A maker of their own movements (‘manufacture’), they are mainly known for their formal and dress watches as well as the famous ‘Tourbillon under three gold bridges‘ of 1884.

As mechanical watches regained popularity, there was a strong demand for sporty and especially dive watches. Looking back, it was probably started by the introduction of the Patek Philippe Nautilus, which demonstrated a market for high-end sport watches. After that, the marquee Swiss brands followed suit: Jaeger LeCoultre with the Master Compressor series, Vacheron Constantin with Overseas, Audemars Piguet with the Royal Oak and Offshore and Girard-Perregaux with the Sea Hawk.

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Put yourself into the mindset of the person leading the effort. Your firm has literally centuries of proud history behind it; you’re not just going to bang out a ‘me-too’ design. You’re going to strive to integrate your firm’s themes and strengths into an entirely new design.


  • Model reference 49950-19-632-FK6A
  • In-house GP033R0 automatic movement. 28,800 vph, 46 hour power reserve with sub seconds and date complications.
  • Water resistant to 1,000m (3300ft)
  • Double-domed sapphire crystal with dual-sided antireflective coating
  • Rubber-filled 120-click unidirectional steel bezel with raised numerals
  • Stainless steel case, 44.8mm by 15.1mm, 55.5mm lug to lug. 160g with strap.
  • Fitted rubber strap with butterfly deployant, on-wrist pushbutton micro adjustments. Standard 22mm lugs.
  • Automatic helium escape valve at two o’clock
  • Signed 7.8mm crown, at four o’clock, with integrated crown guards.
  • List price of approximately $9,700

Let’s take a close look at the dial and layout. Start with the figure-eight / infinity shape of the power reserve and sub seconds:

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Also notice the date window – it’s very deeply set, with an sloped and mirror-polished well. You’ll not mistake this watch for any other.

As you’d expect, the case detailing and finishing is first-rate:

Interestingly, the Sea Hawk II is available on leather or rubber straps, but no bracelet. The strap is cut-to-fit, with a very nice pushbutton-release double deployant.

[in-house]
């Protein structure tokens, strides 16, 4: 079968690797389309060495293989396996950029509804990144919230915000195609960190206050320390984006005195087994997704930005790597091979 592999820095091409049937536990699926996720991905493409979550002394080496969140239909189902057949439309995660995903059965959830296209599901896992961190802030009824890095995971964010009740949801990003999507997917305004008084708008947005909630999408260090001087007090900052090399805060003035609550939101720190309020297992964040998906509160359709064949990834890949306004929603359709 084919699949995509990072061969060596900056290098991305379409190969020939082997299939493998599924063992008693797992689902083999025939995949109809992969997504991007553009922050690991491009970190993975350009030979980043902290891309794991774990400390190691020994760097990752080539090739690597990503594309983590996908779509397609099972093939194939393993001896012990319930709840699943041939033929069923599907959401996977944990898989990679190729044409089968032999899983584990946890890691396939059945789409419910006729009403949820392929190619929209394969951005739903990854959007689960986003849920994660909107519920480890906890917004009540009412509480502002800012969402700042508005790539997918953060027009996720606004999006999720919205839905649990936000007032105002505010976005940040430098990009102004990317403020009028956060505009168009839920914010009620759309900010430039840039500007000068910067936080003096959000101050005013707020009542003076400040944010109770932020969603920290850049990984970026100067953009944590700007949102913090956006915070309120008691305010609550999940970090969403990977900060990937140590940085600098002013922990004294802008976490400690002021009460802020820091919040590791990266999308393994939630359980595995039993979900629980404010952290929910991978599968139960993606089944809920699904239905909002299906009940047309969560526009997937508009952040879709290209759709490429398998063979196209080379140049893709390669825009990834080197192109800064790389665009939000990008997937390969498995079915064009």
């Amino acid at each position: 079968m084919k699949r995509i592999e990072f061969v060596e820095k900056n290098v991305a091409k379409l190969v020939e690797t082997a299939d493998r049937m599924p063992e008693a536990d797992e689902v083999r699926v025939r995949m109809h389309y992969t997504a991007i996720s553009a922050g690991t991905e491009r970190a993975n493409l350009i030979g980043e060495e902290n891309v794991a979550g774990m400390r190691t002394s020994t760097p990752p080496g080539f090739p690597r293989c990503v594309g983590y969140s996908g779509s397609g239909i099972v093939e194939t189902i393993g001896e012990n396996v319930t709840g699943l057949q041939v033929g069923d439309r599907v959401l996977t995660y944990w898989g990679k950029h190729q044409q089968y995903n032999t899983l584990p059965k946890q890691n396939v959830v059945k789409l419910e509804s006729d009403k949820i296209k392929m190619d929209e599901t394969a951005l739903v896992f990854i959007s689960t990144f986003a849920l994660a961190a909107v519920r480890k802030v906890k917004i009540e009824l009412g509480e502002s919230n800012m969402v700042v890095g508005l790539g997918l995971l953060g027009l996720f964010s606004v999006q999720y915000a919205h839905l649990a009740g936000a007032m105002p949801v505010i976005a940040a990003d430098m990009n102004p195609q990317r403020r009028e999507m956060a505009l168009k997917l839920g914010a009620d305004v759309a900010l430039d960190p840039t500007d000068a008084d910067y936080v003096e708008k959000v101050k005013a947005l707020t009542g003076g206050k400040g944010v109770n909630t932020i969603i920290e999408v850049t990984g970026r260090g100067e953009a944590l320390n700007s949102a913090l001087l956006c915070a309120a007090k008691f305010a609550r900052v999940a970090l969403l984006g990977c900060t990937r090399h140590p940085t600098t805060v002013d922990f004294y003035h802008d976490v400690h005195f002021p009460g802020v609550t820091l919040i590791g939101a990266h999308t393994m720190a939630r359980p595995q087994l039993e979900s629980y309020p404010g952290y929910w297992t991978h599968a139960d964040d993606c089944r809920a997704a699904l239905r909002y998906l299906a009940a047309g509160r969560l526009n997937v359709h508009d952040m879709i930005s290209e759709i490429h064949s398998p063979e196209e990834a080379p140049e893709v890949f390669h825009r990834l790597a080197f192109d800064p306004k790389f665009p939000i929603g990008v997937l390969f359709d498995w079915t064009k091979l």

Those small holes on the ends are spring-release micro adjustments. This is a great idea, as you can expand the fit a bit on a warm day without taking off the watch. The clasp is brushed-finish and signed with the logo:

The rubber strap is very comfortable indeed. At 160g, it’s medium-weight and unobtrusive on your wrist. The bezel is raised-numerals with a rubber infill. Edging the bezel are square-cut crenellations that, combined with the rubber, make this the easiest bezel to grab I’ve encountered. Very grippy, very precise in feel, a very functional design.

Luminosity is supplied by multilayer SuperLuminova on hands, dial and bezel dot. Easily legible for 8-10 hours. Note an interesting design choice: the power reserve is lumed, but the second hand is not:

Most dive watches have either a matte-finish or glossy dial. The Sea Hawk is a very subtle speckle finish. This half-illuminated picture shows how in bright light the texturing is visible, but in anything less than full sunlight it looks matte black:

The movement is the in-house GP033R0. As it’s a solid case back, I have no pictures. Timekeeping was chronometer-grade, winding very smooth. Kind of what you expect from a top-tier Swiss diver.

For comparison purposes, here’s a shot next to my IWC. Notice how much better the anti-reflective coatings are on the Sea Hawk (The watches are nearly identical in size).

In fact, that one was one of the most striking things about wearing this watch; the crystal just isn’t there, to a greater degree than I’ve ever seen. A bit of research leads me to believe that they are using the services of a company called Econorm for their crystals’ coatings; serious optics-grade materials. Anti-reflective coatings are one of those small things that no one shops for, but make a big difference day to day.

Subjectively, the Sea Hawk II is a superbly detailed and finish diver from one of the old-school Swiss brands. Made in small numbers, it’s a brand and style that very few people will notice. I like the bold, unique design, first-rate visibility day or night, and of course the timekeeping too.

[Ed. note – I just wanted to mention that in addition to Paul’s excellent review thoughts, I love how the crown guards and right strap lug are designed together for a very slick, integrated look. This is a fantastic high-end diver that should be on people’s list when looking to spend in the $10,000 range for a top-notch luxury diver that actually has credibility “in the field.”]

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